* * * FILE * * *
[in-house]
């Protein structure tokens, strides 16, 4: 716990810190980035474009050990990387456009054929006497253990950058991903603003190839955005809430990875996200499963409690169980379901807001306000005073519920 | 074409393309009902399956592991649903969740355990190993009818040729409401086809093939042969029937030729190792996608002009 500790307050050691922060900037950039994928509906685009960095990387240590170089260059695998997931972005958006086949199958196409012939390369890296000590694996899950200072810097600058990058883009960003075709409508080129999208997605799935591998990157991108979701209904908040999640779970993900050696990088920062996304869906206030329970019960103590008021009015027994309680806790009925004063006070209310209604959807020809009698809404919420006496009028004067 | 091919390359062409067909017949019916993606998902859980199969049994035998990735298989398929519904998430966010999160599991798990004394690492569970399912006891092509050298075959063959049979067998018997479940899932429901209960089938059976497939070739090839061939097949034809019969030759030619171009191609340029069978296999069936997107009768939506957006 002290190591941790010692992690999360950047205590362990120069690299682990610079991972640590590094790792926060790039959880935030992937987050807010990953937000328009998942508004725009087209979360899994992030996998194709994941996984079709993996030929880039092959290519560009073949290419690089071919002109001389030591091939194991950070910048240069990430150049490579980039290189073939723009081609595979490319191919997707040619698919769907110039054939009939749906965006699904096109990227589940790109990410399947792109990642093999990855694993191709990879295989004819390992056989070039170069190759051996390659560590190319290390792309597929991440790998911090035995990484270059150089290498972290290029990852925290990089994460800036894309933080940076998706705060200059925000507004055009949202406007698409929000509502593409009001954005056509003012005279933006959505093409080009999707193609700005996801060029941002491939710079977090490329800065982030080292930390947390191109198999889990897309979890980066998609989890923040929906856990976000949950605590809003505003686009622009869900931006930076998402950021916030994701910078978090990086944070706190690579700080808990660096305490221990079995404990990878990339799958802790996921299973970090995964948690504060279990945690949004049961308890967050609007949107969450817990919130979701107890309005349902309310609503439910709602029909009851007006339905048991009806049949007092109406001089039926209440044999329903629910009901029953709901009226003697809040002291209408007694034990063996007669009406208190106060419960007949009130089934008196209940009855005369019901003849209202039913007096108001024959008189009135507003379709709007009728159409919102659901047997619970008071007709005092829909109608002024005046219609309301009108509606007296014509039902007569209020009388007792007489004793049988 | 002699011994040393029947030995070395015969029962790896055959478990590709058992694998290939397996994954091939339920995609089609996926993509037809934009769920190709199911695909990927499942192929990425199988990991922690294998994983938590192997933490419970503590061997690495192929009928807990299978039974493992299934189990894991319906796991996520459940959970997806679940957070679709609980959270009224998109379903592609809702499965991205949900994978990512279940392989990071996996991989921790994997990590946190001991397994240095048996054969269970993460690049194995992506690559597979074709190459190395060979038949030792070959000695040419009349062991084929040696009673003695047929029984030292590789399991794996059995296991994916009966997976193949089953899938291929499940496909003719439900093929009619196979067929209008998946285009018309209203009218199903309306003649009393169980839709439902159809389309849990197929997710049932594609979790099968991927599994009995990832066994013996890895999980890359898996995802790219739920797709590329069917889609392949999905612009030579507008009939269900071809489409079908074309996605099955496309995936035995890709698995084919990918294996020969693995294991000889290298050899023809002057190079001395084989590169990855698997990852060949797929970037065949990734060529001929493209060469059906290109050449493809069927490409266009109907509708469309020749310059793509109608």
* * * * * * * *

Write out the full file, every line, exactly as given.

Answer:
[in-house]
């Protein structure tokens, strides 16, 4: 716990810190980035474009050990990387456009054929006497253990950058991903603003190839955005809430990875996200499963409690169980379901807001306000005073519920 | 074409393309009902399956592991649903969740355990190993009818040729409401086809093939042969029937030729190792996608002009 500790307050050691922060900037950039994928509906685009960095990387240590170089260059695998997931972005958006086949199958196409012939390369890296000590694996899950200072810097600058990058883009960003075709409508080129999208997605799935591998990157991108979701209904908040999640779970993900050696990088920062996304869906206030329970019960103590008021009015027994309680806790009925004063006070209310209604959807020809009698809404919420006496009028004067 | 091919390359062409067909017949019916993606998902859980199969049994035998990735298989398929519904998430966010999160599991798990004394690492569970399912006891092509050298075959063959049979067998018997479940899932429901209960089938059976497939070739090839061939097949034809019969030759030619171009191609340029069978296999069936997107009768939506957006 002290190591941790010692992690999360950047205590362990120069690299682990610079991972640590590094790792926060790039959880935030992937987050807010990953937000328009998942508004725009087209979360899994992030996998194709994941996984079709993996030929880039092959290519560009073949290419690089071919002109001389030591091939194991950070910048240069990430150049490579980039290189073939723009081609595979490319191919997707040619698919769907110039054939009939749906965006699904096109990227589940790109990410399947792109990642093999990855694993191709990879295989004819390992056989070039170069190759051996390659560590190319290390792309597929991440790998911090035995990484270059150089290498972290290029990852925290990089994460800036894309933080940076998706705060200059925000507004055009949202406007698409929000509502593409009001954005056509003012005279933006959505093409080009999707193609700005996801060029941002491939710079977090490329800065982030080292930390947390191109198999889990897309979890980066998609989890923040929906856990976000949950605590809003505003686009622009869900931006930076998402950021916030994701910078978090990086944070706190690579700080808990660096305490221990079995404990990878990339799958802790996921299973970090995964948690504060279990945690949004049961308890967050609007949107969450817990919130979701107890309005349902309310609503439910709602029909009851007006339905048991009806049949007092109406001089039926209440044999329903629910009901029953709901009226003697809040002291209408007694034990063996007669009406208190106060419960007949009130089934008196209940009855005369019901003849209202039913007096108001024959008189009135507003379709709007009728159409919102659901047997619970008071007709005092829909109608002024005046219609309301009108509606007296014509039902007569209020009388007792007489004793049988 | 002699011994040393029947030995070395015969029962790896055959478990590709058992694998290939397996994954091939339920995609089609996926993509037809934009769920190709199911695909990927499942192929990425199988990991922690294998994983938590192997933490419970503590061997690495192929009928807990299978039974493992299934189990894991319906796991996520459940959970997806679940957070679709609980959270009224998109379903592609809702499965991205949900994978990512279940392989990071996996991989921790994997990590946190001991397994240095048996054969269970993460690049194995992506690559597979074709190459190395060979038949030792070959000695040419009349062991084929040696009673003695047929029984030292590789399991794996059995296991994916009966997976193949089953899938291929499940496909003719439900093929009619196979067929209008998946285009018309209203009218199903309306003649009393169980839709439902159809389309849990197929997710049932594609979790099968991927599994009995990832066994013996890895999980890359898996995802790219739920797709590329069917889609392949999905612009030579507008009939269900071809489409079908074309996605099955496309995936035995890709698995084919990918294996020969693995294991000889290298050899023809002057190079001395084989590169990855698997990852060949797929970037065949990734060529001929493209060469059906290109050449493809069927490409266009109907509708469309020749310059793509109608």